The Meijer contribution and the radiopharmacy provides a major step forward in the vision MSU first laid out more than a decade ago when moving the medical school to Grand Rapids, when it said it wanted to position West Michigan “to be the leader in transforming health,” Beauchamp said.

MSU’s Grand Rapids Research Center anchors the eastern end of the Medical Mile, a clinical, education and research cluster that has arisen over the past two decades and positioned Grand Rapids as a destination for research and care.

“It’s given everybody a real new view of Grand Rapids,” said Peter Secchia, who’s been among  local business leaders pushing the Medical Mile vision for more than 20 years and gave heavily to support it. “It’s going to make a big difference in this city.”

A longtime MSU benefactor, Secchia and his wife, Joan Secchia, just gave $5 million to complete a $30 million capital campaign for the Grand Rapids Research Center. The donation to MSU was the latest contribution from the Secchias, both of whom are Spartan alums.

The Secchias joined the late Richard and Helen DeVos in 2016 for a combined gift of $15 million to launch MSU’s capital campaign on behalf of the $88 million Grand Rapids Research Center, which opened two years ago. The couples previously made a $20 million combined gift to construct and name the Secchia Center on Michigan Street, home of MSU’s College of Human Medicine.

“When you put the research center together and the research buildings, and you add Grand Valley (State University), and you add Spectrum Health and you add Van Andel (Institute), and you add the others who want to participate, we have a gangbuster host for the Medical Mile. People will be coming here for years,” Secchia told MiBiz.


The radiopharmacy supported by the Meijer donation will bring to Grand Rapids a new, advanced cancer treatment that’s presently undergoing clinical trials in the U.S., Beauchamp said. He expects that treatment to earn U.S. Food and Drug Administration approval by the time the Doug Meijer Medical Innovation Building opens in two years.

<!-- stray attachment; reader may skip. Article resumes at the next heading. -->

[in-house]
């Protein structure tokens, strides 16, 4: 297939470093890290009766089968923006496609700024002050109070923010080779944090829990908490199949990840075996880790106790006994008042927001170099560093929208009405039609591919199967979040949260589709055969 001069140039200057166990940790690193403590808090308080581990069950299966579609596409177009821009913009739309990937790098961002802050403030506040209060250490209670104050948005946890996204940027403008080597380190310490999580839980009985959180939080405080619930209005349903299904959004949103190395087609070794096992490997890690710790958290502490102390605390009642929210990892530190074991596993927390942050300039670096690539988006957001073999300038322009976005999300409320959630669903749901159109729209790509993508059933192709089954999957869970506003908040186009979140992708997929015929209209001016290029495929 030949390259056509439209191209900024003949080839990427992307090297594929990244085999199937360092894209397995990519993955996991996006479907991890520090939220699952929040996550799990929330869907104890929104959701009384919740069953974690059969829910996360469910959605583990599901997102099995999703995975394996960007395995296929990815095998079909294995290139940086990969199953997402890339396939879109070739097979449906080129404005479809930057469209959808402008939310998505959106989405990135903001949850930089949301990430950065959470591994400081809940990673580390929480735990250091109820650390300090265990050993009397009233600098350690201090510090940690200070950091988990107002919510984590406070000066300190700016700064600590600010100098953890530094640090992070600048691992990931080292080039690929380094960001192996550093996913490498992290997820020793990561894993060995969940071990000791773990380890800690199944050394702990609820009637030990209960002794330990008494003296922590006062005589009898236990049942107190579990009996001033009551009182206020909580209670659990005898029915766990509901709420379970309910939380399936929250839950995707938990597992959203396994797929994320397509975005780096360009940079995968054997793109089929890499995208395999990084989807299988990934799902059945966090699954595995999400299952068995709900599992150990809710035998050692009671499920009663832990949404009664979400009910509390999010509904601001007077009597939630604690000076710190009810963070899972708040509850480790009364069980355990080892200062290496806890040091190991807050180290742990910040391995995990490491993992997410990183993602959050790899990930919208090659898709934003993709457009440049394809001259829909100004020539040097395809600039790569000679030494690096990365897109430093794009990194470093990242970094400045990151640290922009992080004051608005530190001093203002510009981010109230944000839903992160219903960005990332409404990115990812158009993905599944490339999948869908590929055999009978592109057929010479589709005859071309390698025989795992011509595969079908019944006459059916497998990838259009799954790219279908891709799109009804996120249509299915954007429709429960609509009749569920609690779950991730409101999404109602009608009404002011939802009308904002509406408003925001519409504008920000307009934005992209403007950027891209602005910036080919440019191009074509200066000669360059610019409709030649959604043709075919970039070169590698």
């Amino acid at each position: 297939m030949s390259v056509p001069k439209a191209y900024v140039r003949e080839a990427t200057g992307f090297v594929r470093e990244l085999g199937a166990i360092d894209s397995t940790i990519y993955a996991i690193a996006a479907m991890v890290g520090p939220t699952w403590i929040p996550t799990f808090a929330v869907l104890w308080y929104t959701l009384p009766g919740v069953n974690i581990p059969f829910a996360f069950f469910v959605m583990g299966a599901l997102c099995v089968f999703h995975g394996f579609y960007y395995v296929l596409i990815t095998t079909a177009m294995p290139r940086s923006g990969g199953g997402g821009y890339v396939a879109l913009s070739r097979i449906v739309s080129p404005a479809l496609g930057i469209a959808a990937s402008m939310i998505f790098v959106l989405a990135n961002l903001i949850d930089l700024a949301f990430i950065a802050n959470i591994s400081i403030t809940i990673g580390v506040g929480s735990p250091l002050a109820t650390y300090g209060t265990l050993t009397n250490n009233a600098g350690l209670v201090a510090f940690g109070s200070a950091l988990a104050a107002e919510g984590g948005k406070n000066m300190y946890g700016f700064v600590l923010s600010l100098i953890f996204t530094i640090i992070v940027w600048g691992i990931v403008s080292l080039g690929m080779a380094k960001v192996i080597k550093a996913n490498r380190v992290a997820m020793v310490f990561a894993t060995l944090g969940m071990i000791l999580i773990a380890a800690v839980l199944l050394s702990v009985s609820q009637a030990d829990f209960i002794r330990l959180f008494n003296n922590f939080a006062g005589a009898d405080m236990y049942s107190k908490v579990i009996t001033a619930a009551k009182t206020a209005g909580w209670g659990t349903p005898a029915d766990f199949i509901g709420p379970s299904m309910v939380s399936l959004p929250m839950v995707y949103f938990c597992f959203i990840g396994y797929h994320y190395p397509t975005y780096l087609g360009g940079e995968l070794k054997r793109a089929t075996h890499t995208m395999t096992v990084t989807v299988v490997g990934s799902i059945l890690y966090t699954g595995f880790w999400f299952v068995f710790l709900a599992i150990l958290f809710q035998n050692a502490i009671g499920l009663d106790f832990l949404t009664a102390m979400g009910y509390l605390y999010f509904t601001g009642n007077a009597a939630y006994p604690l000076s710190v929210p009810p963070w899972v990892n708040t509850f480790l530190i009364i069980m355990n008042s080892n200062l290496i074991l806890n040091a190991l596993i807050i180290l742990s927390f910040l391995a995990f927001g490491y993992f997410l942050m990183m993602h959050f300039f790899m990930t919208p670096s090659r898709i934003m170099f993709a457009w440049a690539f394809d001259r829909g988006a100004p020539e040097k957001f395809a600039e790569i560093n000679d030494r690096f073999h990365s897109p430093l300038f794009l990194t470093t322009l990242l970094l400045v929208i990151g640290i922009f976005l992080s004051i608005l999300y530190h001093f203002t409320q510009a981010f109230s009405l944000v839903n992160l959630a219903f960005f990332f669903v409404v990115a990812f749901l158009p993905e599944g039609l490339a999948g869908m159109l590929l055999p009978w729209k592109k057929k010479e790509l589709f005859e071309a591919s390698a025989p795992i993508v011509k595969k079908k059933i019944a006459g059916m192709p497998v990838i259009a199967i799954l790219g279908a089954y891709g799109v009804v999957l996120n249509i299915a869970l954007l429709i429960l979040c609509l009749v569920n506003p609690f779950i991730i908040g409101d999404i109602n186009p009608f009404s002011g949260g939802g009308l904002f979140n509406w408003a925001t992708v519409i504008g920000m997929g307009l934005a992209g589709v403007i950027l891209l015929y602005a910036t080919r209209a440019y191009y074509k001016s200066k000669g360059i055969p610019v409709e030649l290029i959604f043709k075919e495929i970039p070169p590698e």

The cyclotron-equipped radiopharmacy will produce diagnostic and therapeutic radiopharmaceuticals for clinical and research uses.

The radiopharmacy will “allow us to treat cancer better for all people who seek care,” according to Beauchamp. The technology enables doctors to precisely target cancer cells in patients, reducing complications from chemotherapy that treats the cancer “but it affects the whole person.”

“There’s a way to actually create a molecule that you can inject that will go through the body and it will attach to the cancer. Only when it attaches will it then treat the cancer where it exists,” Beauchamp said. “Where will it be possible to get that therapy? In our Innovation Park. This radiopharmacy will make it possible.

“It’s going to make amazing care possible for people and cancer.”

The facility also opens a new research area for MSU that can attract not only more researchers, but also private industry and startup companies to Grand Rapids that want to partner with the College of Human Medicine.

Attracting talent

In raising the level of cancer research conducted there, the campus could also attract researchers in other areas of focus at the College of Human Medicine, including behavioral health, Alzheimer’s and Parkinson’s disease, and autism.

“It also creates a convergence to connect to individuals certainly interested in other areas of health, but also industry partners that want to innovate when they see the infrastructure and what’s in West Michigan with the existing research building, Innovation Park and now this radiopharmacy,” Beauchamp said. “They’re like, ‘Yeah, this is real and we want to get on the team.’

“If you’re the place that’s developing it and putting it in place, imaging companies, therapy companies, they’re going to want to be side by side, and so it really creates this awesome convergence.”